Jordan selects its nuclear technology

29 October 2013

Russia has been selected as the preferred bidder to supply Jordan with its first nuclear power plant. The initial reactor of the two-unit plant is expected to start operating in 2020.

Khaled Toukan, chairman of the Jordan Atomic Energy Commission (JAEC), told the country's official news agency Petra that Russian state nuclear corporation Rosatom will build the plant. Under Russia's offer, Rosatom's reactor export subsidiary AtomStroyExport (ASE) will be the supplier of the nuclear technology while Rusatom Overseas will be strategic partner and operator of the plant.

According to Toukan, Russia will contribute 49% of the project's cost, reportedly to be $10 billion, with the Jordanian government providing the remaining 51%. However, he said that financing of the plant has yet to be finalized and noted that Russian could supply the plant on a build-own-operate basis.

Three vendors were shortlisted by JAEC in May 2010: an Areva-Mitubishi Heavy Industries consortium, Russia's AtomStroyExport and Canada's SNC-Lavalin International. The designs under consideration were the Atmea1 pressurized water reactor, the AES-92 model VVER-1000, and the Enhanced Candu-6 pressurized heavy-water reactor. The vendors were subsequently invited to tender for the turnkey plant and submitted their technical offers to JAEC in July 2011.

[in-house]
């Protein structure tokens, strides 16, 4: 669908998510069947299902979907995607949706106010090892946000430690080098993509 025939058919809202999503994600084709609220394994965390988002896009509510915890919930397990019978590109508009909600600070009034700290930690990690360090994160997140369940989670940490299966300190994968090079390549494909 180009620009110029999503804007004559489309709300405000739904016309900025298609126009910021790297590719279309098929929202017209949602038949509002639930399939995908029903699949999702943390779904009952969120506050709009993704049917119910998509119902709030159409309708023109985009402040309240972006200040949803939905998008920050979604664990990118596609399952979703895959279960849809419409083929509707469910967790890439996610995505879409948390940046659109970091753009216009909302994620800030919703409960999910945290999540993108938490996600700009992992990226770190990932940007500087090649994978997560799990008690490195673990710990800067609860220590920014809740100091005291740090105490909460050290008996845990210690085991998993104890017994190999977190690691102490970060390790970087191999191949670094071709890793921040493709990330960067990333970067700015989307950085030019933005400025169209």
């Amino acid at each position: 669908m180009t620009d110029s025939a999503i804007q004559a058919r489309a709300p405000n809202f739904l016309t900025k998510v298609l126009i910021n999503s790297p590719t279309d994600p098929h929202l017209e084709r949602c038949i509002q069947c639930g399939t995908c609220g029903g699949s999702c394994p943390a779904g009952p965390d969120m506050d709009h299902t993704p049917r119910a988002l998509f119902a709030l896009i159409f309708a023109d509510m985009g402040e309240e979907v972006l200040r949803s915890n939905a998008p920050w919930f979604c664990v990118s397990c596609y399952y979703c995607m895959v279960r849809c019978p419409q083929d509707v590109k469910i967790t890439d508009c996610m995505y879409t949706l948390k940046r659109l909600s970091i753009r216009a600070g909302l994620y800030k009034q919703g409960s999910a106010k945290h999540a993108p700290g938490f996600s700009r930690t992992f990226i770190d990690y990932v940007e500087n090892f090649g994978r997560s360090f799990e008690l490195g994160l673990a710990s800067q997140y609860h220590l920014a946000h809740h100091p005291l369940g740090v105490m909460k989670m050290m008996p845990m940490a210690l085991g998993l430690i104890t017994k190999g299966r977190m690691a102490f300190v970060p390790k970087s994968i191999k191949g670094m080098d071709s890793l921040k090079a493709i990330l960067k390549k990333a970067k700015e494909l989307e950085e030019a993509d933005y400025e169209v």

In April 2012, JAEC announced that it had narrowed down the list of offers to those from ASE and Areva-MHI.

Areva acknowledged JAEC's decision to select the VVER-1000 instead of the Atmea1 design, noting that its design "met the needs and requirements of the Kingdom in terms of safety and competitiveness."

The new plant will comprise two reactors, but its siting remains unclear. It is to be built in Jordan's Amra region, some 60 kilometres east of the city of Zarqa, Toukan told Petra. However, according to Rosatom, the plant is to be sited near the city of Irbid, about 70 kilometres north of Amman. Jordan has previously said it intends to start building a 750-1000 MWe reactor in 2013 with a view to operation by 2020, followed by a second unit coming on line around 2025. In addition to providing electricity, the plant will also be used for desalinating water.

In January 2012, ASE submitted a separate proposal to build four reactors for the country's second nuclear power plant. At the time, the JAEC stressed that its decision on the constructor of its first nuclear power plant would not be influenced by that proposal.

Researched and written
by World Nuclear News